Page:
In June 2012, the U.S. Supreme Court in a case called Miller v. Alabama struck down mandatory life without parole sentences for juveniles. Illinois has such a law on the books and scores of inmates serving that sentence.
Six months later, a 7th Circuit Court of Appeals panel ruled that Illinois' ban on carrying concealed weapons violated the U.S. Constitution. It ordered the Illinois General Assembly to change the law by June 2013.
It's May now, and the Illinois legislature has already taken up measures to try to fix the concealed carry law. The fix on juvenile life sentences? Still waiting.
This matters to me because in 1990, three of my family members were murdered by a juvenile in Winnetka: my sister Nancy, her husband Richard and their unborn baby. Nancy was three months pregnant with her first child when an intruder shot them to death with a stolen handgun. Before Nancy died, she wrote a message in her own blood beside her husband: a heart shape and the letter "u." Love you. It was an act of strength and courage.
The intruder was one month short of his 17th birthday. He is serving three life without parole sentences for the killings.
I believed in that sentence when he got it. I don't anymore.
The sentence is merciless. It says to people whom we have barely allowed to learn to drive: no matter how sorry you are for your crime, how rehabilitated you are, how amply you demonstrate your ability to safely rejoin society, we will never let you out. We will never even allow you to have a single parole hearing in which you can make the case for your release.
The sentence, when it is mandatory, excludes the voices of victims' families, many of whom were not permitted to make victim impact statements or express their wishes when their loved ones' killers were sentenced. Murder victims' family members are not a monolith: Many support life sentences for juveniles, but others do not. None has moral superiority over the others; all have suffered grievously. No one speaks for all.
The sentence is wasteful, of human lives and scarce public resources. It says to taxpayers, no matter how harmless an individual may be rendered by age 60, 70, 80, he still must be housed in prison till he dies, even if he entered that prison as a teenager.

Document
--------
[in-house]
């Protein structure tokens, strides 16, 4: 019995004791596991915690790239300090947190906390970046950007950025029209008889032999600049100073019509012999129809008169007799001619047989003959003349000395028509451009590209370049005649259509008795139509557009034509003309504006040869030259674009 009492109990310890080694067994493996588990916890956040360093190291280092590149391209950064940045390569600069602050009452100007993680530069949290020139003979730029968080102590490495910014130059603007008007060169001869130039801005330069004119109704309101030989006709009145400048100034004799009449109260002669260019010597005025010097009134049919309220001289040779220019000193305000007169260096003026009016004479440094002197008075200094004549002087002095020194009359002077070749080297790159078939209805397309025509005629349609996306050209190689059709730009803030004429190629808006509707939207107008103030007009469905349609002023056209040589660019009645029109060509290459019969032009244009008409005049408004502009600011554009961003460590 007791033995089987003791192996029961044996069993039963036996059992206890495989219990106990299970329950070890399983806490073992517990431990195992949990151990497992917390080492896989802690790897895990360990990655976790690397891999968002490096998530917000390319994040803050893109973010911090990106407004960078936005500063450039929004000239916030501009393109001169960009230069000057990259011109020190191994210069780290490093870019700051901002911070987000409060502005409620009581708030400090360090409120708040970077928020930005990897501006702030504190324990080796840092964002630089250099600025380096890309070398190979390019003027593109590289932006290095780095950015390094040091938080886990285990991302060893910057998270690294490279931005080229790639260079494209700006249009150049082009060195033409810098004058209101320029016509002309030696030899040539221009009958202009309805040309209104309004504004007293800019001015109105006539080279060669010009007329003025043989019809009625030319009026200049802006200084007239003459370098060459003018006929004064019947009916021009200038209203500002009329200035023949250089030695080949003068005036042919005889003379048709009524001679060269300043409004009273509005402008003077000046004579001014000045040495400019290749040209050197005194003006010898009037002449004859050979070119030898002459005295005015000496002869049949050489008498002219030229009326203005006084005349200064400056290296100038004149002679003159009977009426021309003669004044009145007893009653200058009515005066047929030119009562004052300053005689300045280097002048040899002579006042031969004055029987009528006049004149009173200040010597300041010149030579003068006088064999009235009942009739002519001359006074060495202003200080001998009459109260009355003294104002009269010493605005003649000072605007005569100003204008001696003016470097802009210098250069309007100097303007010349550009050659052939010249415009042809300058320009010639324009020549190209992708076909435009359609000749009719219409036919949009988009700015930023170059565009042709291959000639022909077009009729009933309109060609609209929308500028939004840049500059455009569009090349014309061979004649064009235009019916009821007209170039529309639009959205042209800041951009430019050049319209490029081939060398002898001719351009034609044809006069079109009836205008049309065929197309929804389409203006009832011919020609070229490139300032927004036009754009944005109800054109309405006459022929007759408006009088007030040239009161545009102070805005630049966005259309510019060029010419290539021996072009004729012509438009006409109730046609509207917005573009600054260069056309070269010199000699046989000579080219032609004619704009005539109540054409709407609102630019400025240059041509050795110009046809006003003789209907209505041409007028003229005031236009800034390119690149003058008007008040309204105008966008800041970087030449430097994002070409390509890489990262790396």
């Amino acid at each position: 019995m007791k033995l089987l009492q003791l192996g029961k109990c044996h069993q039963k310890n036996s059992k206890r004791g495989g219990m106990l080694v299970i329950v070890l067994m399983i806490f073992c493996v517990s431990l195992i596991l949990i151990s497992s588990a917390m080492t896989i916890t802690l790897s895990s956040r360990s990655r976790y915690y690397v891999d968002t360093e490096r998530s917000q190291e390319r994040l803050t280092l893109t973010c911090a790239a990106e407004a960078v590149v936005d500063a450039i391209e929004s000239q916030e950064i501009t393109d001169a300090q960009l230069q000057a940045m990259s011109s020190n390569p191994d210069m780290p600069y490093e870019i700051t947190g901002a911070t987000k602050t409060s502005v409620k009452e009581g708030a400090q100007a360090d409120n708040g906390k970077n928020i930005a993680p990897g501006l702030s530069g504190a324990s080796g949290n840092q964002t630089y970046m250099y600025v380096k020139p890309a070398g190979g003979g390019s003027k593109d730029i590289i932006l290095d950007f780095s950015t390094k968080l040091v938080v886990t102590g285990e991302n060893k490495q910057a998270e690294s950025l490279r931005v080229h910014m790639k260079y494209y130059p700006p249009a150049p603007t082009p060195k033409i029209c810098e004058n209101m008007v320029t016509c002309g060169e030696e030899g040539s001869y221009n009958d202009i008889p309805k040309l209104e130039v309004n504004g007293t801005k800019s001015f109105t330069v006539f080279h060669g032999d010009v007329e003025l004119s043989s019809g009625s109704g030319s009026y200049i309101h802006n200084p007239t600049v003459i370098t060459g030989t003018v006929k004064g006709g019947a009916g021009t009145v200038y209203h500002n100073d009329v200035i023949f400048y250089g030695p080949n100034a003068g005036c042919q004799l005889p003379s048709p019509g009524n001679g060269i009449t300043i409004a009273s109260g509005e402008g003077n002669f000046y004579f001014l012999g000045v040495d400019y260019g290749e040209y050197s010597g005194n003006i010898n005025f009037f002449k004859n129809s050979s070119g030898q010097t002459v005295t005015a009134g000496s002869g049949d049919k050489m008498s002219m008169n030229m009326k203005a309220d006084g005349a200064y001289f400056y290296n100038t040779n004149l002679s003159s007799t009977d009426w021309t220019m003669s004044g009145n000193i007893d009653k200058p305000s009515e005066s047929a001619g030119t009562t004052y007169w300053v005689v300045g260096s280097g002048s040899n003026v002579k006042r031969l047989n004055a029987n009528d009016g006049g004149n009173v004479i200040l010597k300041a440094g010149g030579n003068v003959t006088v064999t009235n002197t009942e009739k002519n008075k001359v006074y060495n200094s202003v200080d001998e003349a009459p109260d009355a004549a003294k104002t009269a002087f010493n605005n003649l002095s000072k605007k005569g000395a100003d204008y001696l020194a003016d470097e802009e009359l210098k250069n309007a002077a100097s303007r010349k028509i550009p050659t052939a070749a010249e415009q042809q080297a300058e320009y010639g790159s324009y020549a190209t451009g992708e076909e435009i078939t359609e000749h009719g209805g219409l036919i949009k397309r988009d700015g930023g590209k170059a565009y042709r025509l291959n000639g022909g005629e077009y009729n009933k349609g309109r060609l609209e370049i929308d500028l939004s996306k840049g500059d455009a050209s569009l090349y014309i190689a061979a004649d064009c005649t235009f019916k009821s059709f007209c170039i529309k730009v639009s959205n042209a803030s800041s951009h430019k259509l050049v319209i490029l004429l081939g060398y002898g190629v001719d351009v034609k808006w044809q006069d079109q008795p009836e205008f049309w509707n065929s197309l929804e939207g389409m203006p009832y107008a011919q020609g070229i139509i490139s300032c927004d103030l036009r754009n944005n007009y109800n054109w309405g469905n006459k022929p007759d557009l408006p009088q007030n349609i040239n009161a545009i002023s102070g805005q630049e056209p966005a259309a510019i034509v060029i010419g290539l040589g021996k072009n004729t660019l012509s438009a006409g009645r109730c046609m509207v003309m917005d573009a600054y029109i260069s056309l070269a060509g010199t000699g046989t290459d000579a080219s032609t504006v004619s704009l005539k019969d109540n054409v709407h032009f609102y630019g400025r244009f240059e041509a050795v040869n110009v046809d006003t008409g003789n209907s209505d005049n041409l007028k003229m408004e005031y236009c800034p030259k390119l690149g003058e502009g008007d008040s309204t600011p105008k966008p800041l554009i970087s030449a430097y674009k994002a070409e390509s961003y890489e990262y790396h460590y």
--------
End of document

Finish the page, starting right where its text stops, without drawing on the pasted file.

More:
Perhaps most importantly, though, mandatory juvenile life sentences violate the document which enshrines our most precious rights: the Constitution. That matters to me because I am a lawyer, the daughter and granddaughter and niece of lawyers. I practice law. I teach it, as an adjunct professor at Northwestern.
Our government is one of separation of powers. The job of courts is to declare what is constitutional. The job of the legislature is to write constitutional laws.
Lawmakers can't wait around for courts to fix unconstitutional laws; that violates our deepest principles of federalism. On mandatory juvenile life without parole in Illinois, our legislature must change the law for people who might be subjected to the sentence in the future, but it should also change the law for people who have been subjected to it in the past.
I understand the role of fear in politics. Some lawmakers know the responsible thing to do but shrink from doing it, out of fear. If I vote for this, the argument goes, someone will run against me in the next election and send out a mailer claiming I voted to let murderers out of prison (though this would be untrue; even the most progressive reform proposal made in the General Assembly this session leaves intact the possibility that juveniles could be turned down for release and still serve life sentences).
I've learned from my sister Nancy that life is short, that we cannot waste a minute on something as small as fear. Her bravery at the last teaches me to try to live as courageously as she did.
My hope is that lawmakers will summon that same courage: on juvenile life sentences, take up a reform bill, debate it and enact it now.